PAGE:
[sixties-l] Ex-Hippie Icon Cuts Throat to Avoid Return to U.S.

From: radman (resist@best.com)
Date: Fri Jul 13 2001 - 17:49:15 EDT

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    Thursday July 12

    Ex-Hippie Icon Cuts Throat to Avoid Return to U.S.


    By Estelle Shirbon

    PARIS (Reuters) - American Ira Einhorn's desperate bid to avoid extradition
    for murder paid off against the odds when France put off returning the
    former hippie icon to the United States as he lay in hospital after
    slashing his throat.

    The case seemed all but over when France's Council of State, the court that
    has the final say on extraditions, upheld Thursday an order to send Einhorn
    back to Pennsylvania to face a fresh trial for the 1977 murder of his

    Einhorn apparently felt so close to losing the battle that he cut his own
    throat in what his wife Anikka called ``a political act'' and his lawyers
    said was a suicide attempt. The wound was not life-threatening.

    Shortly after his dramatic self-wounding, Einhorn, a bloody gash well in
    evidence on his throat, invited a television crew into his home in the
    village of Champagne-Mouton, western France, where he has lived under house

    But U.S. hopes that Einhorn was finally about to be handed over were dashed
    when the French government later accepted a request by the European Court
    of Human Rights to postpone the extradition at least until July 19.

    At the Justice Department (news - web sites) in Washington, spokeswoman
    Chris Watney expressed American disappointment at the delay.

    Meanwhile, one of Einhorn's lawyers insisted he still had a realistic
    chance of staying in France for good.

    Claire Waquet, who appealed to the European court on Einhorn's behalf, said
    she had told the court that U.S. assurances that her client would receive a
    new trial could not be relied upon.


    The former hippie figurehead fled the United States in 1981 shortly before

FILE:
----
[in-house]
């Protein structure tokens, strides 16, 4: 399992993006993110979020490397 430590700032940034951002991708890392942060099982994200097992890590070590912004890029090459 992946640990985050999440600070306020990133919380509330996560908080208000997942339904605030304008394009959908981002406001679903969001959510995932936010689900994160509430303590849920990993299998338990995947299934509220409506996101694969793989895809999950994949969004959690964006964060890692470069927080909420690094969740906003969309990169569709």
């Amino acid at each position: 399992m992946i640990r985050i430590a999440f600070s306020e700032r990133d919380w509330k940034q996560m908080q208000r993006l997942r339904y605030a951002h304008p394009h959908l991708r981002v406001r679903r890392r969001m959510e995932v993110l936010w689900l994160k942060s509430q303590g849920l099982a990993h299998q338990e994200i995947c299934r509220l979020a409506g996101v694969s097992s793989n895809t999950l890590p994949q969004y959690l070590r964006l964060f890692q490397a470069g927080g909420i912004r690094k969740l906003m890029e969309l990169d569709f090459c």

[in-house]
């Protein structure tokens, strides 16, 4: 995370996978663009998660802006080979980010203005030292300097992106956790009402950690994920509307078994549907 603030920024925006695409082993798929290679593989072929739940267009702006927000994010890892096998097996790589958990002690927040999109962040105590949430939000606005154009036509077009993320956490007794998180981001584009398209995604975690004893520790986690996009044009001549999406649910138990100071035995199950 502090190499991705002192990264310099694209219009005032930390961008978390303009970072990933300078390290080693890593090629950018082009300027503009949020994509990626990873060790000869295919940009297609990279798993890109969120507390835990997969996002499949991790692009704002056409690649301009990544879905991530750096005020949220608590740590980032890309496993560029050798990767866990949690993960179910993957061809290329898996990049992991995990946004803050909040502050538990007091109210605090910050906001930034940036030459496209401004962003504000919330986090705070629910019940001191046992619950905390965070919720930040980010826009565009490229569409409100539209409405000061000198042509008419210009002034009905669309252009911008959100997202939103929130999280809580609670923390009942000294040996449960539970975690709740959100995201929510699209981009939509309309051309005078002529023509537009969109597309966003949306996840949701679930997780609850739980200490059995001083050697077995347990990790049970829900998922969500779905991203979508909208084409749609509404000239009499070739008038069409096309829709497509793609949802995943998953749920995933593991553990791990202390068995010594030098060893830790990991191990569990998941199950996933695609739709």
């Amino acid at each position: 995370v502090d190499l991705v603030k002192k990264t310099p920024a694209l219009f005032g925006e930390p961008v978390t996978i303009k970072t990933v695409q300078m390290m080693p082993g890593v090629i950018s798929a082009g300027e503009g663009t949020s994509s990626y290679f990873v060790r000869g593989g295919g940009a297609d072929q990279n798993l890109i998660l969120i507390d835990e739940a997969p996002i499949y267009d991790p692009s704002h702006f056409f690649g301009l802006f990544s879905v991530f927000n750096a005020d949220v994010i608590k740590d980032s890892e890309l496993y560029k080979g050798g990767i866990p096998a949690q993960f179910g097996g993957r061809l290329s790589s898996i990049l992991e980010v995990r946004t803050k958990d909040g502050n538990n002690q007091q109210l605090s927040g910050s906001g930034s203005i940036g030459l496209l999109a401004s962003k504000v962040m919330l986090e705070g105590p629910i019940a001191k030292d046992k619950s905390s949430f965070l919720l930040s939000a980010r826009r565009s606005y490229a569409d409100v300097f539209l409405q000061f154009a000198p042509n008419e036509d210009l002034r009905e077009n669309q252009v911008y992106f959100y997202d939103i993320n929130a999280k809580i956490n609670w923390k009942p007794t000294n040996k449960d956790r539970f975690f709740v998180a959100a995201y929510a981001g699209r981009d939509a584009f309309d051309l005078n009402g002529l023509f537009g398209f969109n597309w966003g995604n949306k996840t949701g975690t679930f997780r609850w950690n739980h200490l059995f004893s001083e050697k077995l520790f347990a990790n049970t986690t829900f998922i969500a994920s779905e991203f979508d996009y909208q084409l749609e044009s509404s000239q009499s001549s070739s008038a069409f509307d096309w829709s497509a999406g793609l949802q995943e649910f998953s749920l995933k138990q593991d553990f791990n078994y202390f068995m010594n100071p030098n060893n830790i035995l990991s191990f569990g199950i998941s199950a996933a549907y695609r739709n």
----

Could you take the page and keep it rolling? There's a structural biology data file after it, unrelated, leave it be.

he was scheduled to face trial for the murder of Holly Maddux.

    But a Pennsylvania court in 1993 sentenced Einhorn in his absence to life
    imprisonment for bludgeoning Maddux to death. Years later, a French court
    refused to extradite him on the grounds that he had been convicted in an
    unfair trial.

    Pennsylvania then brought in a new law providing for a fresh trial if
    Einhorn was sent back there, but Waquet said that law was ``too fragile.''

    ``Our fear is that if Mr. Einhorn returns to the United States, he might
    not be granted a new trial because a judge could refuse to apply the new
    law, which goes against both the U.S. and the French constitutions,''
    Waquet told Reuters.

    She said that although France was not legally obliged to follow the
    decisions of the European Court of Human Rights, it was morally bound to do so.

    Einhorn has always denied the murder of Maddux, saying it was pinned on him
    because he was an anti-Vietnam War activist.

    One of Maddux's sisters dismissed Einhorn's slitting of his own throat as a
    ploy to ensure the European court would ``save his ass.''

    ``It's vintage Einhorn. I did not think he would go quietly. But I must
    admit, I never thought of this one,'' Buffy Hall of Fort Worth, Texas, told

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